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Research article2024Peer reviewedOpen access

Seasonal patterns of habitat use of resident birds in Białowieża Forest and its links to post-disturbance management

Michielsen, Rosanne J.; Zmihorski, Michal; Part, Tomas; Walesiak, Michal; Mikusinski, Grzegorz

Abstract

Resident bird species staying in the same area year-round may face very different habitat conditions between seasons in temperate forests. This may cause resident forest birds to use different habitats during winter and spring. Furthermore, habitat use and their seasonal shifts could be additionally affected by large scale forest disturbances (e.g. outbreaks of bark beetles) and post-disturbance management, as they likely affect the availability of crucial resources for reproduction and survival. We investigated the impact of the European spruce bark beetle (Ips typographus) outbreak and post-outbreak management on winter and spring habitat use of 18 resident bird species in Bialowieza Forest, Eastern Poland. We showed differences in habitat use of resident birds in winter and spring, at the level of species, community and three foraging guilds (i.e. invertivore bark foragers, invertivore arboreal gleaners and omnivores). First, bird species richness and bird abundance recorded at 111 sites in winter were not related or even showed a negative relationship with richness and abundance in spring, indicating that winter and spring bird diversity hotspots did not spatially overlap. Second, the wintering community as a whole, and the invertivore arboreal gleaners in specific, shifted their density towards more coniferous sites and increased their density at moderately salvage-logged sites, while decreasing their density at strongly salvagelogged sites. The wintering invertivore bark foragers shifted towards more outbreak sites (i.e. both salvagelogged and natural regeneration) and distributed more evenly along the natural regeneration - salvage-logged gradient. The distributions of habitat use were species-specific and there was no single habitat or level of disturbance preferred or avoided by all species or groups in spring or winter. This study highlights the importance of considering habitat use outside of the breeding season, when assessing habitat requirements of resident forest bird communities to evaluate the impact of post-disturbance management. In addition, it shows the significance of maintaining the heterogeneity of forest habitats to the wintering resident bird community, especially when deciding on post-disturbance management actions.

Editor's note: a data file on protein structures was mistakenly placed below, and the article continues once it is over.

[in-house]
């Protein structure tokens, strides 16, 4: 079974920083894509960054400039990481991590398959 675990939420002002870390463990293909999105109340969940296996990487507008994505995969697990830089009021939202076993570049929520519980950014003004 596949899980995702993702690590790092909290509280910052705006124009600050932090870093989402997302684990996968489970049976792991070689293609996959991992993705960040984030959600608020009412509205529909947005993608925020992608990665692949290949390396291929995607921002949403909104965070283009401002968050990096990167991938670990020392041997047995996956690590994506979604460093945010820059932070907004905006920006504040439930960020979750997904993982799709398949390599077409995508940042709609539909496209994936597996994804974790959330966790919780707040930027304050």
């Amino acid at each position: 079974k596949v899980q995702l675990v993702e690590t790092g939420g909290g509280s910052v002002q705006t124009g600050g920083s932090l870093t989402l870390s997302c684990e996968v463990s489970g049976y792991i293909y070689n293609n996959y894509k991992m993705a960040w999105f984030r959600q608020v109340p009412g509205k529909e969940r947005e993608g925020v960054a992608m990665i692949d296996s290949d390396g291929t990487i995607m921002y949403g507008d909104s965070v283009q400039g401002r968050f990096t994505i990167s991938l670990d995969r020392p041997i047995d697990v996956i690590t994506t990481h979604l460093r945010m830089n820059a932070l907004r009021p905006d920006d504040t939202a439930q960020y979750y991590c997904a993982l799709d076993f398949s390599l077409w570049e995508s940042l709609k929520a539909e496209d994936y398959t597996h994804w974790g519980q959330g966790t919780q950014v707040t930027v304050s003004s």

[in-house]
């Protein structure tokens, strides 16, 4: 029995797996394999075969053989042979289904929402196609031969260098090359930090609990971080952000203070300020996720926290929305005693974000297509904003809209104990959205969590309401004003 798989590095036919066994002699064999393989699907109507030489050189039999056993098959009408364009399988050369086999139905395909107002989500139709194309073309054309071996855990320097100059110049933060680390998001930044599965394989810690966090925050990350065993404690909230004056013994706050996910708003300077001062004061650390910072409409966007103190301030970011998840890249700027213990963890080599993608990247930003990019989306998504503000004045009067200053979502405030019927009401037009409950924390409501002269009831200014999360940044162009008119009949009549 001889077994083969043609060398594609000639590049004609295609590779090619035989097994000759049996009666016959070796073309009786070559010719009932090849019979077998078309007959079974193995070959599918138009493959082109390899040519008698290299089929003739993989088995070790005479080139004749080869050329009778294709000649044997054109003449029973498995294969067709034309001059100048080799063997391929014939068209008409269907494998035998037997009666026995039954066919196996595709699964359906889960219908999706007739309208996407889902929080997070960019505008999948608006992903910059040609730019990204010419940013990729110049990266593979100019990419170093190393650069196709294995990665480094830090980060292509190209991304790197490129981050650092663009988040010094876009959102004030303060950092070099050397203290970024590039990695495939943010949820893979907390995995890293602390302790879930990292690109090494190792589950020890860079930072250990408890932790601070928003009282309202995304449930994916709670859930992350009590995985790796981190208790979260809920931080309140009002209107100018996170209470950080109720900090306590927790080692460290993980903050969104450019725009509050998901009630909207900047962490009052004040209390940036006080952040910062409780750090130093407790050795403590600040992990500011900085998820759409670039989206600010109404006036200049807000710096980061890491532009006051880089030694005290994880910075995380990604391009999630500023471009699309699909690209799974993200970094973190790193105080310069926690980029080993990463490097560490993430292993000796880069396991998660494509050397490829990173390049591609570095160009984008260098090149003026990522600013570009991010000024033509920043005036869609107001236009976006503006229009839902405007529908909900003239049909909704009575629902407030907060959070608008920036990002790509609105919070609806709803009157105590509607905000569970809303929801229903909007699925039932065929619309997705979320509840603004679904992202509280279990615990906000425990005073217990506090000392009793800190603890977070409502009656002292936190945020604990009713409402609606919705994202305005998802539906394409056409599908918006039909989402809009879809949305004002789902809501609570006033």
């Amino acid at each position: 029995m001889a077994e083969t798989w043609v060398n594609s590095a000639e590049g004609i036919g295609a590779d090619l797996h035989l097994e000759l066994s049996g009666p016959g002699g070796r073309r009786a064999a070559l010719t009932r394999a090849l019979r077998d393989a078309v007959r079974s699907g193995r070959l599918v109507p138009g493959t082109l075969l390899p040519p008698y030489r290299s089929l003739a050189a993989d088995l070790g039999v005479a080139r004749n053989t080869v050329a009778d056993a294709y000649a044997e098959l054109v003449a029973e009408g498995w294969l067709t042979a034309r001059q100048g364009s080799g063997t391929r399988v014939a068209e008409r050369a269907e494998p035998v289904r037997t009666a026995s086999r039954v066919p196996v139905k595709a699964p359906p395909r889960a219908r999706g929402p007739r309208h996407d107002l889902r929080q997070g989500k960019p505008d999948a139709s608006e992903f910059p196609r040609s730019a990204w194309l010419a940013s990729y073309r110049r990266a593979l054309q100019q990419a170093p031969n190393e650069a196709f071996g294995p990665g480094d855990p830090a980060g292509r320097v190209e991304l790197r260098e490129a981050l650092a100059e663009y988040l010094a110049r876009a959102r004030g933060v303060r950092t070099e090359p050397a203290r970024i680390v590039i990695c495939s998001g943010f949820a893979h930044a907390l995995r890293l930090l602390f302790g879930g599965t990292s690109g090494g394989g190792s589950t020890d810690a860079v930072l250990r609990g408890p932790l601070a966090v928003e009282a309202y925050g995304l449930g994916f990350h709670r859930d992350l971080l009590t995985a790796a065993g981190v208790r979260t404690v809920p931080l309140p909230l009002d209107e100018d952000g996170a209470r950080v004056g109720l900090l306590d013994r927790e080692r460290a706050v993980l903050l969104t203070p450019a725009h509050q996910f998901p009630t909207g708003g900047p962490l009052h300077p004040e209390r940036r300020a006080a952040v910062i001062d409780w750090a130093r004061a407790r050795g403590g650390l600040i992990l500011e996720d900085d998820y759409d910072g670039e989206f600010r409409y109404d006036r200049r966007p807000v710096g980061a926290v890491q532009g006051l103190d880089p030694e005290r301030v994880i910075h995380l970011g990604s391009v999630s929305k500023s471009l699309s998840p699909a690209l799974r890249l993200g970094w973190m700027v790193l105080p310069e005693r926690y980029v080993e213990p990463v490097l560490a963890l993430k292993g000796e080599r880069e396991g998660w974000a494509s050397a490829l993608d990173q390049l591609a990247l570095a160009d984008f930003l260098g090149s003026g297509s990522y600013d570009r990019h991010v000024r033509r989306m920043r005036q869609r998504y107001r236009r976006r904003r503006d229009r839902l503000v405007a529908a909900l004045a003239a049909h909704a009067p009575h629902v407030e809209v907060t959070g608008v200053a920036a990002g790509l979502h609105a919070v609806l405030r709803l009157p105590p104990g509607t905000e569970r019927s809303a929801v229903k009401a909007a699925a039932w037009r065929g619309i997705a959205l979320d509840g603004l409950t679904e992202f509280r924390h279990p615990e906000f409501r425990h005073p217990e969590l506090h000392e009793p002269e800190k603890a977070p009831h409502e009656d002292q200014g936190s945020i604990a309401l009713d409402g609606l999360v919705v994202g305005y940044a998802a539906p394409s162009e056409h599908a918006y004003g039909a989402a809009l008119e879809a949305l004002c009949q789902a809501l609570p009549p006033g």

Keywords

Post-disturbance management; Resident forest bird community; Seasonal habitat use; Trophic groups; Natural regeneration; Salvage-logging

Published in

Forest Ecology and Management
2024, Volume: 554, article number: 121669Publisher: ELSEVIER